A Vertical Device
Based in the Netherlands, Bakker Elkhuizen is a company that specialises in the development of high-end and ergonomic hard and software solutions designed to help users adopt a more positive proper working condition for their general environment. As a result the Handshake Mouse has been designed to help compensate for issues such as unnatural posture practices which can bring about the development of wrist and lower arm problems that can occur through Repetitive Stress Injury (RSI). The results of this development can be seen with the approach adopted by the Handshake Mouse under review.
The Handshake Mouse has been designed for small and medium sized hands, up to 7.5cm in width (not including the thumb). My hands just qualified with regards to size. The mouse itself has dimensions of 68 x 70 x 120 mm (W x H x D) and weighs 147g. In order to ensure that the mouse is positioned relatively close to the body, it is of the tethered variety with a lead, connecting to a spare USB port, measuring 165 cm. The closer the mouse is positioned with regards to the body, the less taxing, it is claimed, it will be for the neck and shoulders of the user.
Bakker Elkhuizen has classified the Handshake Mouse as a vertical device. At a first glance the Handshake Mouse looks like a traditional combination of a laser powered unit with two buttons and wheeled arrangement but appearances can be deceptive. The silver mounted buttons and scroll wheel are not positioned, as you might expect, on the top of the mouse’s black body. Instead these elements are located on the right side of the mouse. The clue for this 90 degree turn in the alignment of the mouse is the flat base surface. This houses the laser beam and a small recessed button for changing between the four supported cursor speeds DPIs of 400, 800, 1600 and 3200 settings.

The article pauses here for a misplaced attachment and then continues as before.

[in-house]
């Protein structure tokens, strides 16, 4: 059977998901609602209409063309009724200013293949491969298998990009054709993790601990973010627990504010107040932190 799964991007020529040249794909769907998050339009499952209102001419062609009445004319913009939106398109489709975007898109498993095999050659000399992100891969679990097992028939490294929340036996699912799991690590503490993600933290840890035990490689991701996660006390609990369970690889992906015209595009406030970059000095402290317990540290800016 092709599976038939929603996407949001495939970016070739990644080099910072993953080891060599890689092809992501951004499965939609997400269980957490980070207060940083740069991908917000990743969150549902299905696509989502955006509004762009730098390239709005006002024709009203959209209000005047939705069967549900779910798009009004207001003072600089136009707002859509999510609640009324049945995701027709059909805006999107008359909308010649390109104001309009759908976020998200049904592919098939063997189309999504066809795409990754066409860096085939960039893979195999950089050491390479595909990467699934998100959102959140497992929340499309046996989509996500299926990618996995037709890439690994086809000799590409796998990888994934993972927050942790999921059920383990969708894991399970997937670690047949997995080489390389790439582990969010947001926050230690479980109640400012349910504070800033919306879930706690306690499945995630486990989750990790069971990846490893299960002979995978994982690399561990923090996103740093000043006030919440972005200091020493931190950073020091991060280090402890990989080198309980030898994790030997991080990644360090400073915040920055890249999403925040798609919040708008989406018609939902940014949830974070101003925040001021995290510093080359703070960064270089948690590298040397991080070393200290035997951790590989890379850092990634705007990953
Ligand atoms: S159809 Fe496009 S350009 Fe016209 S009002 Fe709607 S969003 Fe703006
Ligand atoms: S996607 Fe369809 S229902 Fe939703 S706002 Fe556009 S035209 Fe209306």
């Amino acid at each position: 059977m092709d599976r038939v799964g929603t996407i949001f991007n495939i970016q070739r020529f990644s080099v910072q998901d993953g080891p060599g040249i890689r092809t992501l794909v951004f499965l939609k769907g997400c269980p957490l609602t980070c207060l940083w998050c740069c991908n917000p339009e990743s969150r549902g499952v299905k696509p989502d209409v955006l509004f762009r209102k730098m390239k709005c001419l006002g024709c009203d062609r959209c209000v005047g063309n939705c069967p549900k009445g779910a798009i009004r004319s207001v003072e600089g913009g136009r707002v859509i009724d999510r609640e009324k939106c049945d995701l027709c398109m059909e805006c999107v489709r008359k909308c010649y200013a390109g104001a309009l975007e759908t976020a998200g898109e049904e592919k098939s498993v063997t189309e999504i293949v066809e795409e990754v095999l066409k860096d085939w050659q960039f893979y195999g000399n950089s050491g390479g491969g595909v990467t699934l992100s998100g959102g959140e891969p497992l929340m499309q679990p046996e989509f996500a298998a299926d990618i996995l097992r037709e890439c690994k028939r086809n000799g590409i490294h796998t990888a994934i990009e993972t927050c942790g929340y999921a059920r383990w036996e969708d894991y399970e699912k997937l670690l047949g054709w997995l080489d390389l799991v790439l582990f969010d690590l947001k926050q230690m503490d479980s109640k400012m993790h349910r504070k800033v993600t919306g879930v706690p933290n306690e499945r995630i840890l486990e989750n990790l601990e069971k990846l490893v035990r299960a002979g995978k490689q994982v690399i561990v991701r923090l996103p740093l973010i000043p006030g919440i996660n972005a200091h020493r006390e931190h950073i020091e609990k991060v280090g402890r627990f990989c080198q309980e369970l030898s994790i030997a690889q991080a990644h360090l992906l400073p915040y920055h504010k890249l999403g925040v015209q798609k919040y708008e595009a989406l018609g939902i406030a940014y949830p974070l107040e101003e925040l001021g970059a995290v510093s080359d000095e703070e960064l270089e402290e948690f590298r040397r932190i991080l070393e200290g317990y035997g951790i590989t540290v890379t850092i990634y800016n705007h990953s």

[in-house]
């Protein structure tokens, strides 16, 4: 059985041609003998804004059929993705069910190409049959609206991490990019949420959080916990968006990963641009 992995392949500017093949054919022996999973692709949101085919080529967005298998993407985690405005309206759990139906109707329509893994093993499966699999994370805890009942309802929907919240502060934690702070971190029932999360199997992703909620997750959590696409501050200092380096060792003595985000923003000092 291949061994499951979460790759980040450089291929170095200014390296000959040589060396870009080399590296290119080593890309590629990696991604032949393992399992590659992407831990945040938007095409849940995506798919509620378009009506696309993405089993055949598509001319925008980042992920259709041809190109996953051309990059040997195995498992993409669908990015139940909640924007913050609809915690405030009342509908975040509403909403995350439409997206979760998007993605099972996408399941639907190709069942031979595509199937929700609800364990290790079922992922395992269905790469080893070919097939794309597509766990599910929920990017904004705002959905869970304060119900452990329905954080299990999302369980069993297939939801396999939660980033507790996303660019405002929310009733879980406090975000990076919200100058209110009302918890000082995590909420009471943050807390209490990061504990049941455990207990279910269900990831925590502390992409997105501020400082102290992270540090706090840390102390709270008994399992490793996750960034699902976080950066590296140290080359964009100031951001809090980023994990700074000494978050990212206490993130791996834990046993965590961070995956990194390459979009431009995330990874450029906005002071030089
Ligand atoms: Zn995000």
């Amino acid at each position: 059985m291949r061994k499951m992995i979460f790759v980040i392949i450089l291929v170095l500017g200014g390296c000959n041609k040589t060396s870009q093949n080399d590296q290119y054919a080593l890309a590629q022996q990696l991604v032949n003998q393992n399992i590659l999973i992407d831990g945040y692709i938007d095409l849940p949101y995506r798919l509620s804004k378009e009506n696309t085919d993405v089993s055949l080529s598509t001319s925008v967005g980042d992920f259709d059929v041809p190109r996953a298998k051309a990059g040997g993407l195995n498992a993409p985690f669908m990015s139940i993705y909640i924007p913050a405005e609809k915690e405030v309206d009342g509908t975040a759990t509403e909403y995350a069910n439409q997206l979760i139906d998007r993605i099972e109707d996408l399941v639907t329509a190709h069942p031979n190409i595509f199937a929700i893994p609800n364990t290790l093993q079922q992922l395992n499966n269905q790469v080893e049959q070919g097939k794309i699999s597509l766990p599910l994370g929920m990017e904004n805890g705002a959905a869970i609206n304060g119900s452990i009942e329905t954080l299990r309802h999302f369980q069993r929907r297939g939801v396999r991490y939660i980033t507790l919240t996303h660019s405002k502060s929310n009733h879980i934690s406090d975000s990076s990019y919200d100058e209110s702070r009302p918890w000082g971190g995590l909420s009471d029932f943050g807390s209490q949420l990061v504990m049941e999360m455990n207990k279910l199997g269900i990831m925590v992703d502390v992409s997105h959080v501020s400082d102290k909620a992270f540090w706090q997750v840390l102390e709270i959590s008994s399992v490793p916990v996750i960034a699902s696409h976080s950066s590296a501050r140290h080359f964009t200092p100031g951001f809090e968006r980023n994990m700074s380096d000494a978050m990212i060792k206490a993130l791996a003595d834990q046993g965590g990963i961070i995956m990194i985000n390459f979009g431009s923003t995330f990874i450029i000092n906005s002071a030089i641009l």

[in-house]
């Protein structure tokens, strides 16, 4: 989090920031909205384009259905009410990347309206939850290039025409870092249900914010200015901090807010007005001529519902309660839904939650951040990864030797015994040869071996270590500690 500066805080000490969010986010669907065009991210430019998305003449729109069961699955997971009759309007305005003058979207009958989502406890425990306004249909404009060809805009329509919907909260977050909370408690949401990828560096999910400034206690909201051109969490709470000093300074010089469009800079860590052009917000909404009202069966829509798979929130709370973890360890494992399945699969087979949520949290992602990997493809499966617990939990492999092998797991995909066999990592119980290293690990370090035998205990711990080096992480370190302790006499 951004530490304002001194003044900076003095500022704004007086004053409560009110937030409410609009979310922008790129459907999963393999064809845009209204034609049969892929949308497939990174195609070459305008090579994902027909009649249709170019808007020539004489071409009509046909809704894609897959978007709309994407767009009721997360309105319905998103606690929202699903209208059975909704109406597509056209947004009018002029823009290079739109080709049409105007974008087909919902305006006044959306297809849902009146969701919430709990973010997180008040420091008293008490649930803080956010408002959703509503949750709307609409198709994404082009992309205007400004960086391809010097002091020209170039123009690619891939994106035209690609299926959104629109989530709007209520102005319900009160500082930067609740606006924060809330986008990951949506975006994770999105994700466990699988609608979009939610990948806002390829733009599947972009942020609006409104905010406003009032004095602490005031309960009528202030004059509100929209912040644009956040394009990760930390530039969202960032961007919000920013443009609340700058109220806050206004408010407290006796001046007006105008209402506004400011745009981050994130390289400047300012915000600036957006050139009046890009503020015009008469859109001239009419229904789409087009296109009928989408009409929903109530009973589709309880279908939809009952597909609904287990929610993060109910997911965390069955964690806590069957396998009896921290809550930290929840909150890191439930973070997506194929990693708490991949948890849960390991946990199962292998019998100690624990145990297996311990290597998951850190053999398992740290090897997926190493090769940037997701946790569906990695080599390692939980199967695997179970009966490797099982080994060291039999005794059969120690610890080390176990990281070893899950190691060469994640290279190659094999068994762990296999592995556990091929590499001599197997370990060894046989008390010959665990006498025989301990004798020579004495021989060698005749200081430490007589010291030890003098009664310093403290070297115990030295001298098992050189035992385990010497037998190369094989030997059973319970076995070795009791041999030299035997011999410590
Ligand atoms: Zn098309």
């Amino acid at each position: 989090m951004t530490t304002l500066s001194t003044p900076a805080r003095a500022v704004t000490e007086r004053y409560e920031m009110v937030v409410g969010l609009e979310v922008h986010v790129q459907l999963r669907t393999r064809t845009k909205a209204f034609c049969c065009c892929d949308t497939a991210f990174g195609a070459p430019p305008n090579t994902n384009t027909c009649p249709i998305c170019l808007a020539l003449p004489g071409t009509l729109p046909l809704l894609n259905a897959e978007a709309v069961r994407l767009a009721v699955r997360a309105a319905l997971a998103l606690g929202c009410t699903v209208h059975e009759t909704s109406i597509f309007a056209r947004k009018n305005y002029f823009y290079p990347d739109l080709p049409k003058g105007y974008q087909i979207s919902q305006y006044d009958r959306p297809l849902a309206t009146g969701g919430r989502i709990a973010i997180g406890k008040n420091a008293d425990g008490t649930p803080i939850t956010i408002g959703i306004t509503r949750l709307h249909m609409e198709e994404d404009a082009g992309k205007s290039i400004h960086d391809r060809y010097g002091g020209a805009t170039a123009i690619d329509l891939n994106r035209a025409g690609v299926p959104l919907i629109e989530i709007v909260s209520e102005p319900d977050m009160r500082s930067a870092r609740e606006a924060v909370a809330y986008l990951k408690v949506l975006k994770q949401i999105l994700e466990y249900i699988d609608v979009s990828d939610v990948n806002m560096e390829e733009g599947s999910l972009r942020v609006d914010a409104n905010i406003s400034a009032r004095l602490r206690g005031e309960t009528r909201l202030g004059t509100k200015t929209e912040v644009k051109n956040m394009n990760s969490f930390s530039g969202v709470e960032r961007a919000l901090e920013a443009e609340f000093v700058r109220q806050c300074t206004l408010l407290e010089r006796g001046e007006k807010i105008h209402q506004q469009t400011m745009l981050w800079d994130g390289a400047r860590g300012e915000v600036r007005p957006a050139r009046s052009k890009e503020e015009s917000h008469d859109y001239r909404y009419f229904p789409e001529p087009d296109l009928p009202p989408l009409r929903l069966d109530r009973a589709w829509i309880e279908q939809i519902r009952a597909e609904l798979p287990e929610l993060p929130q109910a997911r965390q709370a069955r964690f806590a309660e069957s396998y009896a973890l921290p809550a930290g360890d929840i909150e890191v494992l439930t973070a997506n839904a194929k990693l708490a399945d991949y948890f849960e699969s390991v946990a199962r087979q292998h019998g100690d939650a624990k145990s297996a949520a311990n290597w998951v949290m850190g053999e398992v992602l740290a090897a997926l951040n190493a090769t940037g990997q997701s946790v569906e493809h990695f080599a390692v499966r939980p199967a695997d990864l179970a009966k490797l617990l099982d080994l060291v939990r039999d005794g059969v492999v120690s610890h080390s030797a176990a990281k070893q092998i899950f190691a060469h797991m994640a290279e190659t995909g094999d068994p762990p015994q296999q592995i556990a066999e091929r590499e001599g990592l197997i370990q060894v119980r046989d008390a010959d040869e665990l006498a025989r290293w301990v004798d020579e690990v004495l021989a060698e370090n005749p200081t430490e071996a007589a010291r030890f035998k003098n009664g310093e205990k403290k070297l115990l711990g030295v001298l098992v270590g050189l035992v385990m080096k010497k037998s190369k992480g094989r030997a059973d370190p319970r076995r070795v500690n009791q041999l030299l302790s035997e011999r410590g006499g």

While the initial positioning of the Handshake Mouse might seem a little odd and awkward, especially to those who have been brought up using a standard mouse, I was surprised as to how easy the transition felt. The right-sided location of the two buttons and scroll wheel arrangement does mean that this particular pointing device is being aimed at the right-handed user, which does include me. With a depressed area on the left side of the mouse for placing my right thumb, three of my fingers rested comfortably on the grooved left and right mouse buttons plus centrally positioned scroll wheel for controlling this pointing device.
These are exactly the same fingers I would be using when operating a traditional style mouse. While the used fingers were the same, it was noticeable that my hand was positioned at a slightly different angle. Rather than the horizontal level positioning, my right hand was inclined at approximately 135 degrees from the upright. According to Bakker Elkhuizen, the research behind the Handshake Mouse indicates that using this type of device should mean that the wrist does not bend sideways too much and the lower arm needs less activity.
As yet, possibly due to my aging joints and regular switching between keyboard and mouse use, I have been unable to detect any physical benefits from using this mouse but maybe time will tell and I will have that to look forward to over the passage of usage. This mouse is comfortable to use and requires very little adjustment on the part of most users willing to make a change to their working environment.
Requiring Windows 7 and later, the Handshake Mouse bears a price tag of £62.
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